Great post, Leo, which brings a very different perspective to the week’s discussion. A number of things you point out make Scratch seem very similar to some of the conflicting impulses in more recent digital-based work utilizing datamoshing, databending, and other glitch-type techniques and aesthetics. The “intersection of artschools, danceclubs, and postpunk subcultures” where Scratch arose doesn’t sound too different from glitch art communities, while the quick appropriation by commercial media is a reality here as well (especially as the techniques get reduced to a mere “style” when apps and filters are released that will make any image or video look like it’s glitched). I was wondering if you’d care to say something more about these apparent similarities, as well as perhaps the relevant material/aesthetic/political/phenomenological/etc differences between Scratch and glitch? In keeping with this week’s theme, I’d especially be interested in the role of found footage in each, and the way that it functions in the particular historical context. Thanks again for a great post to wrap up the week!

Leo Goldsmith's picture

Glitch and Scratch

Thanks, Shane!

Yes, there’s absolutely a relationship between Scratch practices and contemporary Glitch, as there is to a whole history of hand-scratching, -painting, -bleeching, etc. (I think this is a point that Evan Meaney has made over INCITE here: http://www.incite-online.net/meaney2a.html … and for more examples of all, I highly recommend Gregory Zinman’s excellent, compendious http://www.handmadecinema.com). I like your point that the sub-cultural origins are very similar too, which points to the last influence of a certain kind of punk aesthetic and its own roots (per Greil Marcus, et al) in 20th C European avant-gardes of many stripes.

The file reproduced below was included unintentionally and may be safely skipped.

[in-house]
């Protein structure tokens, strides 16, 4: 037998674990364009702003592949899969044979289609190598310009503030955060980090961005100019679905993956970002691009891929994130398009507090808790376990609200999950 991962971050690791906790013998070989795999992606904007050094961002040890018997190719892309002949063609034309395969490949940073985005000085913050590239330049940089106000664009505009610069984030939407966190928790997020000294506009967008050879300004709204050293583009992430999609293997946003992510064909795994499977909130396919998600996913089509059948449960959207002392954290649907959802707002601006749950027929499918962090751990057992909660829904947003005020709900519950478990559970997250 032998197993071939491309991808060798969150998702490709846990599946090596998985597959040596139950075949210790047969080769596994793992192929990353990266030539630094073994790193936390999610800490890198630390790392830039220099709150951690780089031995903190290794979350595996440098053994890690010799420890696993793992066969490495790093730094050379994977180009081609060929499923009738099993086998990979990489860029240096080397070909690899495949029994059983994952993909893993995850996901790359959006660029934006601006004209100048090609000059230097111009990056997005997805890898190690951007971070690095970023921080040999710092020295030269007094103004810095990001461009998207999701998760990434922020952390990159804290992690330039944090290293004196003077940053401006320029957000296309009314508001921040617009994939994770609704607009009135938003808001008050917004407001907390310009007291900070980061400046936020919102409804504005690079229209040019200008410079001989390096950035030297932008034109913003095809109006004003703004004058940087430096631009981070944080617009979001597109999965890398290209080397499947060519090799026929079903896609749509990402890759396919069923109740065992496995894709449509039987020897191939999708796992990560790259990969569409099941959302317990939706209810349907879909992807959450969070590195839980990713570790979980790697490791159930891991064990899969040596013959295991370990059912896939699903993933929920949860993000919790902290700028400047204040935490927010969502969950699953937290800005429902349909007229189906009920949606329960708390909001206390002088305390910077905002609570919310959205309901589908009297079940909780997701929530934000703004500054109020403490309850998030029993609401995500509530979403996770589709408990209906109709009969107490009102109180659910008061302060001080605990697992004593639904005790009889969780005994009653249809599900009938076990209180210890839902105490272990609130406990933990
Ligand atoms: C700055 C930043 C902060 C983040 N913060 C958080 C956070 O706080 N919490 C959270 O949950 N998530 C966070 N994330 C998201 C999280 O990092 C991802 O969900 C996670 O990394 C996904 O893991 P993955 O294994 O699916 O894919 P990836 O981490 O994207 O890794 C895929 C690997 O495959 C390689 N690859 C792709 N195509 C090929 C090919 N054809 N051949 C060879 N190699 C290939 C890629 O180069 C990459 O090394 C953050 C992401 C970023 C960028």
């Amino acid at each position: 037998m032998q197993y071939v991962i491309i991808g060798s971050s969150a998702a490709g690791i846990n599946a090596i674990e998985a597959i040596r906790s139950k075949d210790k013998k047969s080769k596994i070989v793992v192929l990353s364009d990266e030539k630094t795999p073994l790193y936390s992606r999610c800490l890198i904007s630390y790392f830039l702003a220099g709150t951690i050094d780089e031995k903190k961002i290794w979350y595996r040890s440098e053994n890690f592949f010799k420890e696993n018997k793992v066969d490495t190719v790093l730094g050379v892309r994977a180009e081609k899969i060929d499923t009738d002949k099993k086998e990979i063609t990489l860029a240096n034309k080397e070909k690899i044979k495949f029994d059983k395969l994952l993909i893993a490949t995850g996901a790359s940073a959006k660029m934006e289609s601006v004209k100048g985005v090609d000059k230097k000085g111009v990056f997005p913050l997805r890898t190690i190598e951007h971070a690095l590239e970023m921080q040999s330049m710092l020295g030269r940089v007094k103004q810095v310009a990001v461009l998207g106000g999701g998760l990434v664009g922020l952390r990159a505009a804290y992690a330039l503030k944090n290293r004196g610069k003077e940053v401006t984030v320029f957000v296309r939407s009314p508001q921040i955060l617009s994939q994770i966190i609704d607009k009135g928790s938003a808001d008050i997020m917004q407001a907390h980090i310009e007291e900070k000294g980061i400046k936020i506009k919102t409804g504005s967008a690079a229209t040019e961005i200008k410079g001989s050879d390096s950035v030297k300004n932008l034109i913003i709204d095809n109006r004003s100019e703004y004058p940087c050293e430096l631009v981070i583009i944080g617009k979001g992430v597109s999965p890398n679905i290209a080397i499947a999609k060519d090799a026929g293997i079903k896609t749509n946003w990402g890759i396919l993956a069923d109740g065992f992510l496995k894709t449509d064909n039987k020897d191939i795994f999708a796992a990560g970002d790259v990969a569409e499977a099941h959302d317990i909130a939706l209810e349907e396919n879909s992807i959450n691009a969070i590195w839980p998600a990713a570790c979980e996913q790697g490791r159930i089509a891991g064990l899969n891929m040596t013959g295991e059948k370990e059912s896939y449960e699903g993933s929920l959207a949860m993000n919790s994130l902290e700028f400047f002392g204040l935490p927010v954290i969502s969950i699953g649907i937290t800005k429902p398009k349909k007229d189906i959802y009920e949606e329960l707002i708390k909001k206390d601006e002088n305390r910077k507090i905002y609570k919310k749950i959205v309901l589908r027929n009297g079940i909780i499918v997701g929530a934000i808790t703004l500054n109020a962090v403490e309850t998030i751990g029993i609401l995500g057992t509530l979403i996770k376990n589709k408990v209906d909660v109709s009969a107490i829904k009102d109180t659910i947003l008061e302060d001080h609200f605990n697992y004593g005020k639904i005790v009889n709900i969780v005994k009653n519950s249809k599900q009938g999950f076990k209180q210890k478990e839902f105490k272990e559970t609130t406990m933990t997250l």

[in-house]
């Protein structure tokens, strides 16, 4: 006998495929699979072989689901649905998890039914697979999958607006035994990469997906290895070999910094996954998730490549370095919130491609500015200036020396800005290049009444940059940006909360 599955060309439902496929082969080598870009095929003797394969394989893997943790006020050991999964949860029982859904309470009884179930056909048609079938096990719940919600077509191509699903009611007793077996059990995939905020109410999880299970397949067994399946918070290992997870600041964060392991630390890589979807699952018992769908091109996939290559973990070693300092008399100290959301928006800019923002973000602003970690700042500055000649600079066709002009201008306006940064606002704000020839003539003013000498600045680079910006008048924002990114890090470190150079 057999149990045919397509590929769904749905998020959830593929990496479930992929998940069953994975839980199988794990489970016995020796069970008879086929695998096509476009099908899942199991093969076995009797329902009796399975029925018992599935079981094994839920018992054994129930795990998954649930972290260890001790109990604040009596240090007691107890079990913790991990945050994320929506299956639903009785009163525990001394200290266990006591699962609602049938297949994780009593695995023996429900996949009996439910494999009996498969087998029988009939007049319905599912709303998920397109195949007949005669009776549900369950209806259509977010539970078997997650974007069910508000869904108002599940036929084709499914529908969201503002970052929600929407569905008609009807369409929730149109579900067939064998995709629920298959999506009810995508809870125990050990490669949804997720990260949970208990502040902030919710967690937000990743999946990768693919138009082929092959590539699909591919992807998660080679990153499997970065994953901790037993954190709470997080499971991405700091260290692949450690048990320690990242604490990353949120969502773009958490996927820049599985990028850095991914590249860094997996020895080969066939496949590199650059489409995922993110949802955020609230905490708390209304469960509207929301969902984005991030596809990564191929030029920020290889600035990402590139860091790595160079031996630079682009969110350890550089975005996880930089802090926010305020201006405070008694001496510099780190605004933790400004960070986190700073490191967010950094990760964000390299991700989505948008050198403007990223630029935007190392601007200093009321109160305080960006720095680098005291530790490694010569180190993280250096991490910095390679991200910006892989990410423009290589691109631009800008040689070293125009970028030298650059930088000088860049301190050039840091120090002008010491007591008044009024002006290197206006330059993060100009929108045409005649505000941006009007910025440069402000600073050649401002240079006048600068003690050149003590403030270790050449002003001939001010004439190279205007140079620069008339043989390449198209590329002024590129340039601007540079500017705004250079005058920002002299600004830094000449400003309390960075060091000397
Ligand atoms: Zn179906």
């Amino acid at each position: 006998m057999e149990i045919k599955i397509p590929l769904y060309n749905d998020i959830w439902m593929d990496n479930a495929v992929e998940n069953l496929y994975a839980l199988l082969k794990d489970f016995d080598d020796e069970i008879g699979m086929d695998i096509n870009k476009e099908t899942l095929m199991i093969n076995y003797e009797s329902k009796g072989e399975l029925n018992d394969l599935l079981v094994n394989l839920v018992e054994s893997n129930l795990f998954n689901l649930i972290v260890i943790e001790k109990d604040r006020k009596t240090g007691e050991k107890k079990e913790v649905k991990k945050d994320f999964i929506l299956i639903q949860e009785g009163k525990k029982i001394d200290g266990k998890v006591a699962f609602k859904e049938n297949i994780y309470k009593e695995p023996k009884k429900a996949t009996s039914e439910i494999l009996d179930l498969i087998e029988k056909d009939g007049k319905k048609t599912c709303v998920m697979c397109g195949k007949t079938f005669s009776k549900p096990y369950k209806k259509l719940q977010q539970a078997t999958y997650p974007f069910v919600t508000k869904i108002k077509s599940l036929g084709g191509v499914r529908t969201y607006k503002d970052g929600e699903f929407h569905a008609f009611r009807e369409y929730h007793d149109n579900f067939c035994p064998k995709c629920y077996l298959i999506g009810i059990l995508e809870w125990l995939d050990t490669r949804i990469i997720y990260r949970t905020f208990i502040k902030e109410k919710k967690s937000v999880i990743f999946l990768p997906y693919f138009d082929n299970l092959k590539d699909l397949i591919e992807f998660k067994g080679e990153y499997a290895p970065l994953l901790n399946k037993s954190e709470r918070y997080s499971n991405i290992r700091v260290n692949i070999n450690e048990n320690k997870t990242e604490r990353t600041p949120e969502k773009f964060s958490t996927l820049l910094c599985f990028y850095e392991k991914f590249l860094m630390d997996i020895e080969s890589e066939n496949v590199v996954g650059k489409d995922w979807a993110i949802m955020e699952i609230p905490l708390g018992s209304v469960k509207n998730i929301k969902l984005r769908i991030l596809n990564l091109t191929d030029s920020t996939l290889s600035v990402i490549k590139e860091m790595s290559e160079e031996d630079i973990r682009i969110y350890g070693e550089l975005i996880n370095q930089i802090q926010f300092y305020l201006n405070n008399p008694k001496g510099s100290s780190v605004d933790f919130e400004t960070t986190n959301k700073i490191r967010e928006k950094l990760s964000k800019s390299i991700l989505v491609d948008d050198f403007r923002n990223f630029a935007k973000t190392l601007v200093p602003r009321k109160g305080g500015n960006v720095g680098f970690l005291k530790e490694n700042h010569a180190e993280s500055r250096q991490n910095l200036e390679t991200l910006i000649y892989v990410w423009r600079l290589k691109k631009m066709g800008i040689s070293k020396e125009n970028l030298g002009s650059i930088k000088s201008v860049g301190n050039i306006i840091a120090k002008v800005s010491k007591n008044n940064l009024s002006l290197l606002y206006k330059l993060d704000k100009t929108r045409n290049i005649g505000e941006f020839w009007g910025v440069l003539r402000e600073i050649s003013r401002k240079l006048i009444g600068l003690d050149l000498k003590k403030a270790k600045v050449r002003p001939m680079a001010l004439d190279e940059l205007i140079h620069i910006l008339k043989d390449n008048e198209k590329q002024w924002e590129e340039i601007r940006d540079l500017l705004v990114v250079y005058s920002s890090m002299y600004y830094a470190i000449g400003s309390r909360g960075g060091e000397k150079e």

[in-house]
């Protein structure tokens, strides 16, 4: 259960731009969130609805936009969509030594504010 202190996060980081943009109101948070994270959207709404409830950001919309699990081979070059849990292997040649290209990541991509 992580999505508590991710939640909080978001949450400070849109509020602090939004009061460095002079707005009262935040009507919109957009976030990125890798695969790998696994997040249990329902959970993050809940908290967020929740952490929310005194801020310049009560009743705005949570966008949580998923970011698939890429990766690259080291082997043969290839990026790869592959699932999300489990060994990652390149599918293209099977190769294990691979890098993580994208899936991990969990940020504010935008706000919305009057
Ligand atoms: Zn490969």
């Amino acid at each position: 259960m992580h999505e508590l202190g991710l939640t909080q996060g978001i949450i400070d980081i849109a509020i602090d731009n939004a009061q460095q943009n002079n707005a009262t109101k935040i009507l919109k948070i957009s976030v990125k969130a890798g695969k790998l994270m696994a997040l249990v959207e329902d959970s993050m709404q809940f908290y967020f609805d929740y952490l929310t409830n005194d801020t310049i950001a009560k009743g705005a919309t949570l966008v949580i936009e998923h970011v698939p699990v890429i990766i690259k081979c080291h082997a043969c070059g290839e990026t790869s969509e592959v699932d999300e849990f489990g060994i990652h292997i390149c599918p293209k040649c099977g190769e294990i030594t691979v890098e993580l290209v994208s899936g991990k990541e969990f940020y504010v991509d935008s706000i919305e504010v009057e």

Of course the question of commercialization here is for me most interesting. This relationship between the avant-garde and capital (and even state institutions) is one that’s I think is only now being fully addressed (or perhaps admitted to!). For me, Scratch is most interesting because it is in many ways most open about its courting of the commercial: the artist George Barber told me that selling this work on VHS was a way of making money with your art at a time when their was no viable market for selling video art.

As for the found footage dimension, the main source was really broadcast television, and news and advertising most especially. The video here is a remix of an ad, but here again I’m interested in how this aesthetic both critiques the ad and makes it seductive/entrancing in a new way, specifically through a kind of bodily rhythm produced by the scratch and the loop. It’s interesting that so many of our posts this week have addressed this affective or bodily response to watching found footage, especially the way that the aesthetic emphasizes the video medium’s material form — it’s own body, as it were.

Anthony C. Bleach's picture

bodies

Interesting post, Leo. Like Shane, I see similarities, between the political impulses of Scratch and those of collectives like EBM and the BLO. But where I see another similarity is the fascination with bodies in the video mixtapes of TV Carnage, Everything Is Terrible, and (most especially) the Crazy Dave Tapes. Bodies on display, bodies exploding, bodies melting, bodies morphing, and bodies in pain seem to be everywhere in their work. And, like you astutely point out, I think they do paradoxical work there, too.